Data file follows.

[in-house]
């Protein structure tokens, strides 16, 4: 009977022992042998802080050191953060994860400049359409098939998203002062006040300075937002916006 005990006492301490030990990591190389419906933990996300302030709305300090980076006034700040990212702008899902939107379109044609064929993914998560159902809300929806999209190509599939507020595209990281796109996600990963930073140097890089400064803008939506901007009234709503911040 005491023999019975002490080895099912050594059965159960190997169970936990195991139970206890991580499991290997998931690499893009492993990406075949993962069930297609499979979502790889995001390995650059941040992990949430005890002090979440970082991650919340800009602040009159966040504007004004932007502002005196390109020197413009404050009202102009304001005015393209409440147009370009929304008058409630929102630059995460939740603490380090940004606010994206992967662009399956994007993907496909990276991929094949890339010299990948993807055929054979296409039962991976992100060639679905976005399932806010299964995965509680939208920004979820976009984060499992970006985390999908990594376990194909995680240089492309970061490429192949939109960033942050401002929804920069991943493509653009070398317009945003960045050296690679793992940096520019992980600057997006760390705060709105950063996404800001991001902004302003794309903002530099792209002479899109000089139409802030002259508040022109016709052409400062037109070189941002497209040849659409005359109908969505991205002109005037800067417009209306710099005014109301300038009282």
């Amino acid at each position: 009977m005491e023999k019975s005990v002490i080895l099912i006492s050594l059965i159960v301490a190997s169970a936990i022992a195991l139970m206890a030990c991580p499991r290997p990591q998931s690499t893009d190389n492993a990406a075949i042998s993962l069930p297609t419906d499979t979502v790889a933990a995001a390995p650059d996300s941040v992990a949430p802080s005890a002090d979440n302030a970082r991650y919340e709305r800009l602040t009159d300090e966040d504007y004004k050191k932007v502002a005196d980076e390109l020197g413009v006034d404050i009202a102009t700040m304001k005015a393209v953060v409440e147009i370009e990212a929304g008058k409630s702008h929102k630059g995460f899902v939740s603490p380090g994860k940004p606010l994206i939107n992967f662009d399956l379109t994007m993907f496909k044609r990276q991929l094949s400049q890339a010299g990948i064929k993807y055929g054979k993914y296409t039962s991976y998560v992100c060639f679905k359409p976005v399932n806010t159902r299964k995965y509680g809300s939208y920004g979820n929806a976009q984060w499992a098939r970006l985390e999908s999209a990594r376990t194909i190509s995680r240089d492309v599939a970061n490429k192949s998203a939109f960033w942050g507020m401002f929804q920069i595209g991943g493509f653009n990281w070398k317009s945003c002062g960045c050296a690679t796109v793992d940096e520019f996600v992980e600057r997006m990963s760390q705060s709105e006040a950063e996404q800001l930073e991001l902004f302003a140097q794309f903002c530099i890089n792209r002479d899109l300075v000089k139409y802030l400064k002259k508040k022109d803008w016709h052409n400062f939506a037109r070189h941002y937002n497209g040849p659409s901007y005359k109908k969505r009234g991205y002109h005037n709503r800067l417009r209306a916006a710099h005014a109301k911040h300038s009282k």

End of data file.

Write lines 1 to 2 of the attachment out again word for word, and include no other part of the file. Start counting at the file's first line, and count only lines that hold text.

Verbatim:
[in-house]
């Protein structure tokens, strides 16, 4: 009977022992042998802080050191953060994860400049359409098939998203002062006040300075937002916006 005990006492301490030990990591190389419906933990996300302030709305300090980076006034700040990212702008899902939107379109044609064929993914998560159902809300929806999209190509599939507020595209990281796109996600990963930073140097890089400064803008939506901007009234709503911040 005491023999019975002490080895099912050594059965159960190997169970936990195991139970206890991580499991290997998931690499893009492993990406075949993962069930297609499979979502790889995001390995650059941040992990949430005890002090979440970082991650919340800009602040009159966040504007004004932007502002005196390109020197413009404050009202102009304001005015393209409440147009370009929304008058409630929102630059995460939740603490380090940004606010994206992967662009399956994007993907496909990276991929094949890339010299990948993807055929054979296409039962991976992100060639679905976005399932806010299964995965509680939208920004979820976009984060499992970006985390999908990594376990194909995680240089492309970061490429192949939109960033942050401002929804920069991943493509653009070398317009945003960045050296690679793992940096520019992980600057997006760390705060709105950063996404800001991001902004302003794309903002530099792209002479899109000089139409802030002259508040022109016709052409400062037109070189941002497209040849659409005359109908969505991205002109005037800067417009209306710099005014109301300038009282």